State v. ParkerAnnotate this Case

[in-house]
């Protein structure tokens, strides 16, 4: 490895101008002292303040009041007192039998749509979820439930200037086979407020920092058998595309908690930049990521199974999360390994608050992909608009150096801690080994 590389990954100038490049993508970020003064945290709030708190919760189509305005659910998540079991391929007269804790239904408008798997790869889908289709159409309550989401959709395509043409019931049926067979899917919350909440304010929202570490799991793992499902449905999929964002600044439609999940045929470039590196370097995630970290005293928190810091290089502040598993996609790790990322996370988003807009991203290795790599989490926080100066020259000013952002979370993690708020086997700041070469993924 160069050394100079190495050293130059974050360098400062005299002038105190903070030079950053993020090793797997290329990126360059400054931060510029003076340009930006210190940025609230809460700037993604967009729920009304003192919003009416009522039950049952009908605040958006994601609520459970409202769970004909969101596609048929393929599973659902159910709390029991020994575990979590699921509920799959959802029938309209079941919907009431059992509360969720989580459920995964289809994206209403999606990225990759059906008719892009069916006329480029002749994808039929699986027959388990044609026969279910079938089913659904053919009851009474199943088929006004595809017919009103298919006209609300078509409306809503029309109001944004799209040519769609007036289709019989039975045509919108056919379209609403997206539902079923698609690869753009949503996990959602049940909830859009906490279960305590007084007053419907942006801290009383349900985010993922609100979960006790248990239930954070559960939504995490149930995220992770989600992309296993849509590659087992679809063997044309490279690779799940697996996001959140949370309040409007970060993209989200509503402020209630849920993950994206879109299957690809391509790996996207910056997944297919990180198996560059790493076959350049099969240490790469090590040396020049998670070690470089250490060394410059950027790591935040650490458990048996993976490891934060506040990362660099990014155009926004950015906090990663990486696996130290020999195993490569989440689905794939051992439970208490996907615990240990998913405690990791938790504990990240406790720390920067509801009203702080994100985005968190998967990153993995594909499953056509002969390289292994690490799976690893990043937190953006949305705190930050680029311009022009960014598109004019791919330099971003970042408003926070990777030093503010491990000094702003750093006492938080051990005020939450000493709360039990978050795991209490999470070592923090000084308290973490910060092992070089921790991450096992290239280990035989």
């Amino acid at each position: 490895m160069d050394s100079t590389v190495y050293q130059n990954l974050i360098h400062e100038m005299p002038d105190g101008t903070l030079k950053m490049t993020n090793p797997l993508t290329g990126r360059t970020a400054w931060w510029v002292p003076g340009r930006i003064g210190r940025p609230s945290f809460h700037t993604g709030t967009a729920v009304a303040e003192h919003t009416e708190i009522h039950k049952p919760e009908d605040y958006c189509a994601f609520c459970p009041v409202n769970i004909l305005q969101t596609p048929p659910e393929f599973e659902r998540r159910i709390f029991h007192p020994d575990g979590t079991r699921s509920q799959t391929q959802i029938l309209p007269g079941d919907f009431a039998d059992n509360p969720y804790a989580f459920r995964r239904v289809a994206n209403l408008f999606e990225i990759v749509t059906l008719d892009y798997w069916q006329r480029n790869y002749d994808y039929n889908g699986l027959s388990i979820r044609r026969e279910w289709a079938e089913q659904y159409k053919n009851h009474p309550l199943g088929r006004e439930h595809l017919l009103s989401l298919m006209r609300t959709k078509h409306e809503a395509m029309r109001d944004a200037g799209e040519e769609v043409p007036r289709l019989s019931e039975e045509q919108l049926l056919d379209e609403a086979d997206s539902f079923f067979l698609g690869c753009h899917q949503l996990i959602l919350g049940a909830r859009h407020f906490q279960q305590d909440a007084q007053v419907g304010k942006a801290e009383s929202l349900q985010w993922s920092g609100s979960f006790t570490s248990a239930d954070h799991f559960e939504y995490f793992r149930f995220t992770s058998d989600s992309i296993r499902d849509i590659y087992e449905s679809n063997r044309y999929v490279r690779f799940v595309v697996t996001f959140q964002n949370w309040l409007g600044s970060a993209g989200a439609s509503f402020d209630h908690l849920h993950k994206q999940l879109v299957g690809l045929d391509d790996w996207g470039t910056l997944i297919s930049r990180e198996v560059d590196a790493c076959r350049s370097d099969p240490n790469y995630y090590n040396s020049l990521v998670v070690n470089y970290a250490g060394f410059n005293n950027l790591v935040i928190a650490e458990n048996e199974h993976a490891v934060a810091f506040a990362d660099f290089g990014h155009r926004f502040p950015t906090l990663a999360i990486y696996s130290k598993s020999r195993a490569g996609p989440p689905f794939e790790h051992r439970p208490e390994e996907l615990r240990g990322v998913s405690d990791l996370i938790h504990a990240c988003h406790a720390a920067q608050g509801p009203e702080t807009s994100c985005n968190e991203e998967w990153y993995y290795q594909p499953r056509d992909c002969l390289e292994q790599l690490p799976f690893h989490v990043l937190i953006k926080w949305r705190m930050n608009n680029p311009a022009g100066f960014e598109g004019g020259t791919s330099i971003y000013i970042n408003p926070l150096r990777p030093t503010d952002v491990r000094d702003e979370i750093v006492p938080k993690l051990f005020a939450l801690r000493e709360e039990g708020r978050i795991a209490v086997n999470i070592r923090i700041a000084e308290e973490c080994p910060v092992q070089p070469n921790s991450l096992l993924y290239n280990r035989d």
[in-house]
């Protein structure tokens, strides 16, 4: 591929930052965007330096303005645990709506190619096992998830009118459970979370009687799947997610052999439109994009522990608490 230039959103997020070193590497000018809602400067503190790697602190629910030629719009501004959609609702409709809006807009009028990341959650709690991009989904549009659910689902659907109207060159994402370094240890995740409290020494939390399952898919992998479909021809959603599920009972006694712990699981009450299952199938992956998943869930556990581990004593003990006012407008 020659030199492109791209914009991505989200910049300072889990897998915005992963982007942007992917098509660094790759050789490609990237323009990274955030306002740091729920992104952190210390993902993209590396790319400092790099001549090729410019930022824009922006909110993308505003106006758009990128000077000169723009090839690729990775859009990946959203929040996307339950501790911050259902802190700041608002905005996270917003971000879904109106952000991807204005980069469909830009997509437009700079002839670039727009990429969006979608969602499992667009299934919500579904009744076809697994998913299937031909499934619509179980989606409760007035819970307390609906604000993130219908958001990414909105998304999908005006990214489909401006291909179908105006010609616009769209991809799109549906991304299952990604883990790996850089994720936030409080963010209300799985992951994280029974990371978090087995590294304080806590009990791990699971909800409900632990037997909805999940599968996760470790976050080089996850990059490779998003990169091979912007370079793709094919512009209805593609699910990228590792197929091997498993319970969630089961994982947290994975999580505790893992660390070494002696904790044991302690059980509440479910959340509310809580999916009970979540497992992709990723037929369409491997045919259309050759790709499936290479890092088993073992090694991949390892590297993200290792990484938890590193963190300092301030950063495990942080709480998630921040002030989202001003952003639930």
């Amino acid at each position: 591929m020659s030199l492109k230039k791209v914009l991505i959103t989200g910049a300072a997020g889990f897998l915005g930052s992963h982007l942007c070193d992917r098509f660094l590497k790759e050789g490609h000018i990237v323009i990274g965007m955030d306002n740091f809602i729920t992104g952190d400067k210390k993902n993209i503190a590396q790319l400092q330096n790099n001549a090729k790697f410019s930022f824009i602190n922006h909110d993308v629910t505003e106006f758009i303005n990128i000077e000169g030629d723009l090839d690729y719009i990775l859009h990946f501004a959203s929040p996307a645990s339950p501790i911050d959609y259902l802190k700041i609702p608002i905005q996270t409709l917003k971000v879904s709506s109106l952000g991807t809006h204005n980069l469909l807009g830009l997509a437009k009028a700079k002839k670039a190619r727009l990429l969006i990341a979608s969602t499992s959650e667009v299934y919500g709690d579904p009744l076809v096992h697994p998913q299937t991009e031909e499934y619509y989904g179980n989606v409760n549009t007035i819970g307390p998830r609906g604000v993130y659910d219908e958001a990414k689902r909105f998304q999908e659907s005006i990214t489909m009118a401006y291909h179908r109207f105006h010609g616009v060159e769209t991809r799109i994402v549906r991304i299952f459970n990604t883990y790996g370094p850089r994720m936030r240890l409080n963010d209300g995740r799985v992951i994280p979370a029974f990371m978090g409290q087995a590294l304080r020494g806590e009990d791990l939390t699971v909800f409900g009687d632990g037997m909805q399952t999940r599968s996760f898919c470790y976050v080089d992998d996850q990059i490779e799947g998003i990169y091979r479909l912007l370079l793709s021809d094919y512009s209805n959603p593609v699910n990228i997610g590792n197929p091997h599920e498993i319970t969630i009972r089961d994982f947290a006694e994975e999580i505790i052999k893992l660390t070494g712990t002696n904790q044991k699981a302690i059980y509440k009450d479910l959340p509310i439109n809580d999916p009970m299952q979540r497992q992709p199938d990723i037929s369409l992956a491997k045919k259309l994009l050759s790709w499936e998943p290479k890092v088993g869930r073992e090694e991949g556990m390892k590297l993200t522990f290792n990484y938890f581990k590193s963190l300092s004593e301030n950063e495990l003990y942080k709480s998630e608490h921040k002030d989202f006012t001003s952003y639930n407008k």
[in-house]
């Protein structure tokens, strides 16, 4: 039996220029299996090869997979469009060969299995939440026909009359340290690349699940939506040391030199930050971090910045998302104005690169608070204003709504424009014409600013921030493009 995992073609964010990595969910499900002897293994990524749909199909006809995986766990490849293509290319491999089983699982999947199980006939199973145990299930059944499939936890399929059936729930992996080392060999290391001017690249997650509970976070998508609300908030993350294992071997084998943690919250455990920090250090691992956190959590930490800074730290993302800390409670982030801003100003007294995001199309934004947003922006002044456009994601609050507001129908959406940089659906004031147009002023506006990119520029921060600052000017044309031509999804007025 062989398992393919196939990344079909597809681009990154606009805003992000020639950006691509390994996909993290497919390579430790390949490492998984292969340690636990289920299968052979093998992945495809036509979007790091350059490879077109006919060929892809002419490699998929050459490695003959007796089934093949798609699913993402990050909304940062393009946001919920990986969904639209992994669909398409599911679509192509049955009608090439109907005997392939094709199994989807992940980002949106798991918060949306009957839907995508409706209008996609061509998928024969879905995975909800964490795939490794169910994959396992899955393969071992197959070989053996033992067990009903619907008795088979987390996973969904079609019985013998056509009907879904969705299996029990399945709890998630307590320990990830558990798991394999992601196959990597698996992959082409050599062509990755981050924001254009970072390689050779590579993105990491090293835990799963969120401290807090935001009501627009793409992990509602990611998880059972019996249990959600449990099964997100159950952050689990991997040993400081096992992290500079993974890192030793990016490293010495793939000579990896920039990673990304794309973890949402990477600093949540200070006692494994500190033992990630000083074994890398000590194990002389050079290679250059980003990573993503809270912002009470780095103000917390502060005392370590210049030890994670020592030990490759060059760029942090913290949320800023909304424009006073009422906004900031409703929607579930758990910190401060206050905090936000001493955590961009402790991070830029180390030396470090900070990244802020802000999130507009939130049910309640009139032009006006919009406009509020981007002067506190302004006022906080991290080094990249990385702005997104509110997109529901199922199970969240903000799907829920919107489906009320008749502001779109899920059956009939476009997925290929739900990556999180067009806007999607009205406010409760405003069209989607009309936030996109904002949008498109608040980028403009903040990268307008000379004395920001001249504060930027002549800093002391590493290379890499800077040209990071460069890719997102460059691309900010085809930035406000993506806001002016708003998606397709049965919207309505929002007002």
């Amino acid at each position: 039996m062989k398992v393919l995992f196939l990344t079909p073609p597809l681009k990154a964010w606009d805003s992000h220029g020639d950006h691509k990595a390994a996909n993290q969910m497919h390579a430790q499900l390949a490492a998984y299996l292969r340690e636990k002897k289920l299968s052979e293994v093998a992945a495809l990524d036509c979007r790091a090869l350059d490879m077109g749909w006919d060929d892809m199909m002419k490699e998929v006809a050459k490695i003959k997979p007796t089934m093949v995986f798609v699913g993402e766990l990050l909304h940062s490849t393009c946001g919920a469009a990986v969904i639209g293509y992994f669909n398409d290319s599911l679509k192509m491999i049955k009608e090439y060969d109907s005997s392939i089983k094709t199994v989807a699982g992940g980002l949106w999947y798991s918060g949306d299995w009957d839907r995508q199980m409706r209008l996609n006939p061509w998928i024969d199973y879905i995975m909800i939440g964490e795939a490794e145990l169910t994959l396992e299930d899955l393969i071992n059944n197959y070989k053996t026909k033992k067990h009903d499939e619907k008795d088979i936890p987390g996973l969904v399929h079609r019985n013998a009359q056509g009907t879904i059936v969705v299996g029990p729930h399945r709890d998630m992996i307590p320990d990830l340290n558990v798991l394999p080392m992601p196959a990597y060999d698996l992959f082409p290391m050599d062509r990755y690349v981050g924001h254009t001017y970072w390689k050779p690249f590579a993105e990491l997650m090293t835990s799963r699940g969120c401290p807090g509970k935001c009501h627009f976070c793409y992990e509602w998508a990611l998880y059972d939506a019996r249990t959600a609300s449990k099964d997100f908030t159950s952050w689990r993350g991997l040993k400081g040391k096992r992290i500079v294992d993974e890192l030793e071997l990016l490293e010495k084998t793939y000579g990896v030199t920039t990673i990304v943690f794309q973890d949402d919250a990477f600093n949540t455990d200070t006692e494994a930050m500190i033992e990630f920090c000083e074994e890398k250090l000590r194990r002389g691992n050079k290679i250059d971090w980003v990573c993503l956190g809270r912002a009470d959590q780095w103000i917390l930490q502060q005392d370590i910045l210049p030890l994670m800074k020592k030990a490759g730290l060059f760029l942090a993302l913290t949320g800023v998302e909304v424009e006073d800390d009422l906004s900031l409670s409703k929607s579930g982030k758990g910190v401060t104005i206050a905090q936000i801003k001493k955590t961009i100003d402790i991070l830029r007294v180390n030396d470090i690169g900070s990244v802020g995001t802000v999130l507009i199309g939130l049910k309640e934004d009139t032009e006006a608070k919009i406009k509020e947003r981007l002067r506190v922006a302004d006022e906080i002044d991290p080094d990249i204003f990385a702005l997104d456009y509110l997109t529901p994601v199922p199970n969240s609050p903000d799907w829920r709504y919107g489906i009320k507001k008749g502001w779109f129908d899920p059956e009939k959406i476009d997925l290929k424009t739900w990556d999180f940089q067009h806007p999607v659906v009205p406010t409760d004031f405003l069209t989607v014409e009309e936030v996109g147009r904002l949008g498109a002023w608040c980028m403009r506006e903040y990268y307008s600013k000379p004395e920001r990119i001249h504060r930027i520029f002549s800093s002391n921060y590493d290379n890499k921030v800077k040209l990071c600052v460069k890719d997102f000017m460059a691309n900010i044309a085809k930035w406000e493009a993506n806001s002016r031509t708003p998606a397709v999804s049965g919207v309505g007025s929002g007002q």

After a jury trial, Defendant was found guilty of felony murder and criminal discharge of a firearm at an occupied building. During trial, the jury received instructions on second-degree unintentional murder and involuntary manslaughter as lesser included offenses of felony murder. Defendant appealed, arguing that the prosecutor misstated the law - thus, committing misconduct - when he told the jurors during closing arguments that they were to consider Defendant’s guilt for the lesser included crimes only after finding him not guilty of felony murder. The Supreme Court affirmed, holding (1) the prosecutor’s statement was erroneous because it suggested to the jury that it must unanimously acquit him of felony murder before considering his guilt for the lesser included crimes; but (2) because the prosecutor also recited the correct legal standard during closing arguments and the overwhelming evidence established Defendant’s guilt for felony murder, the prosecutor’s erroneous statement did not constitute reversible misconduct.